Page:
I made this dish in Costa Rica and in the United States, and I looove it. I plan on making a batch of it when I get up to college to eat for any other meal I don't feel like cooking for. Just tasting it brings me back to Costa Rica. This version can't replicate exactly what my Tican family made for me, but it's pretty darn close.

Gallo Pinto
Recipe by Jean Avila Valverde, Translated and Adapted by Annette Kolnitys

Ingredients for Rice:
1 1/2 cups of rice, already cooked
1 small onion, diced
1 small bell pepper, diced
2 tablespoons of vegetable oil
1 cup chicken broth
2 cups of water
1/4 teaspoon pepper
1/4 teaspoon salt
1 teaspoon sugar

Directions:
Boil the onion and bell pepper. Prepare chicken broth, if necessary. Then, combine all ingredients in a large pot and cook until most of the liquid has boiled off. (You can also use a rice cooker, but I don't have one). Cover and place in fridge overnight (or just leave in your rice cooker). Apparently, this is an important step - if you don't prepare the rice the day before, you just end up with soggy gallo pinto.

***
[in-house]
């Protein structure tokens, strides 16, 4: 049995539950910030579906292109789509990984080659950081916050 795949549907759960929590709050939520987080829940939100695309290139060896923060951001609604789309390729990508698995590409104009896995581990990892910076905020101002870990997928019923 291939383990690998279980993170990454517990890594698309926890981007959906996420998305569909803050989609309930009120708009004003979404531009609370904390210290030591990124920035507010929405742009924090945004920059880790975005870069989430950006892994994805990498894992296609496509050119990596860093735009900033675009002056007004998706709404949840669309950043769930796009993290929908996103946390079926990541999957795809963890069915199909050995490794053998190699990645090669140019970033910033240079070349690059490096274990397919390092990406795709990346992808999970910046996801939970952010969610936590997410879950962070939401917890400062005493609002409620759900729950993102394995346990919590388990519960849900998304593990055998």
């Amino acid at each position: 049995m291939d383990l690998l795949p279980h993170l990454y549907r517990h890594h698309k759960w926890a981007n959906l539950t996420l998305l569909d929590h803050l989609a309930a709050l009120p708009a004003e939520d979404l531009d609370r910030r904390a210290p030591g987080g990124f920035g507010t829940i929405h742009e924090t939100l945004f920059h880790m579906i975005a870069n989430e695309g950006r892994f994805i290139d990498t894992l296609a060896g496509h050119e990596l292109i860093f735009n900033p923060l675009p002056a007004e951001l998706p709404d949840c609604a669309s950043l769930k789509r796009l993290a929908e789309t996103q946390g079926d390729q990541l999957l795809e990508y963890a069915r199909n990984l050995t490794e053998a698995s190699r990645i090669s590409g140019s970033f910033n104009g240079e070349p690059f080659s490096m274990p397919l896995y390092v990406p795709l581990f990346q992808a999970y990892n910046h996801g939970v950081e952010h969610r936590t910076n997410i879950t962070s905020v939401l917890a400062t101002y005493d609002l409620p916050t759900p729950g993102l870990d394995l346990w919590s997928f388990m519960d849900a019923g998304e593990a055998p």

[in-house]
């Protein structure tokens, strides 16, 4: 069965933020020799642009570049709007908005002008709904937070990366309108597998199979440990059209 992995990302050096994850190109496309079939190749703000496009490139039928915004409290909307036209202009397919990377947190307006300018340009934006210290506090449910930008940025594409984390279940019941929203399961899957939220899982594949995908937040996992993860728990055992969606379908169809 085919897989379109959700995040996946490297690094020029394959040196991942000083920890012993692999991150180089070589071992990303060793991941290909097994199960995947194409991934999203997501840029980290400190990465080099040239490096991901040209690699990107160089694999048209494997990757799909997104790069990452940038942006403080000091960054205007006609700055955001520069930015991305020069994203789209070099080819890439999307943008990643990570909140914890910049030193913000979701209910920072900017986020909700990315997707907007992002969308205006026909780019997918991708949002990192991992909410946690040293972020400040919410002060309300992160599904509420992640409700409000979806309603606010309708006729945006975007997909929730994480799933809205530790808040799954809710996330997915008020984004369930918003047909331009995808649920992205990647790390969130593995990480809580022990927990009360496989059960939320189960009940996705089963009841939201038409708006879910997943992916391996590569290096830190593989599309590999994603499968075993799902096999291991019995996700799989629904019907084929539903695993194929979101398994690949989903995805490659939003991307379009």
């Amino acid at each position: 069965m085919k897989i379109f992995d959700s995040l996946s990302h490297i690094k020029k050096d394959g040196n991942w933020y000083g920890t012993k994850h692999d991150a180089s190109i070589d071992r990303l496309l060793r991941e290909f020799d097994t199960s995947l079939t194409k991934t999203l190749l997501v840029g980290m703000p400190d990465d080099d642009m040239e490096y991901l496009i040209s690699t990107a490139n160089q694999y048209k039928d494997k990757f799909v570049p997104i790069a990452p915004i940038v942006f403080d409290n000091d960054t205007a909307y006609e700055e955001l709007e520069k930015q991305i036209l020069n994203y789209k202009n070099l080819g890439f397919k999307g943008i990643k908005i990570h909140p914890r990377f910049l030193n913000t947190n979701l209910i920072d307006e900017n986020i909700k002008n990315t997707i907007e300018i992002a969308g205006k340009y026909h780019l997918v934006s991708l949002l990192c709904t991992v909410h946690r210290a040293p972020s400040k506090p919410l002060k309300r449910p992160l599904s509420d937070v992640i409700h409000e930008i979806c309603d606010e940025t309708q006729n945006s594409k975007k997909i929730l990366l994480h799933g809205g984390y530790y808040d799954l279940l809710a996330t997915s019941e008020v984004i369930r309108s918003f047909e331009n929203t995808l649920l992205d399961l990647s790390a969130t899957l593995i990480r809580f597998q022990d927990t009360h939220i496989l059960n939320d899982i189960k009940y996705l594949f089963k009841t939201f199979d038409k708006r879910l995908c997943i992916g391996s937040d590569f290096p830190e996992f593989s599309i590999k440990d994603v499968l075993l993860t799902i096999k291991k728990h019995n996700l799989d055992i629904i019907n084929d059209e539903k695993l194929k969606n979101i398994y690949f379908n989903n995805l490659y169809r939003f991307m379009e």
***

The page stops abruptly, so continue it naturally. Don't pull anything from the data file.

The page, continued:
Ingredients for Gallo Pinto:
Rice (prepared as above)
2 cans of black beans
1 tablespoon of Worcestershire sauce*
1/2 onion, diced
1/2 bell pepper, diced
1 tablespoon ketchup
1 cup of chicken broth
1 pinch of salt
1/2 teaspoon of sugar
1 tablespoon vegetable oil
2 tablespoons of butter
1 small roll of cilantro, well chopped

Directions:
Saute the onion and bell pepper. (I skipped this step - I added too much the day before in the rice, and didn't feel like I needed any more for the beans). In a big pot, add the vegetables with the two cans of beans (including the liquid that comes with the beans) and the chicken broth. Mix well and heat at medium to medium high heat. Add the ketchup, Worcestershire sauce, salt and sugar and stir. Cook until the broth has mostly cooked off. Then add the rice and lower the heat (medium-low) for about 10 minutes. Lastly, add the cilantro, mix well and cook for two more minutes. Serve hot.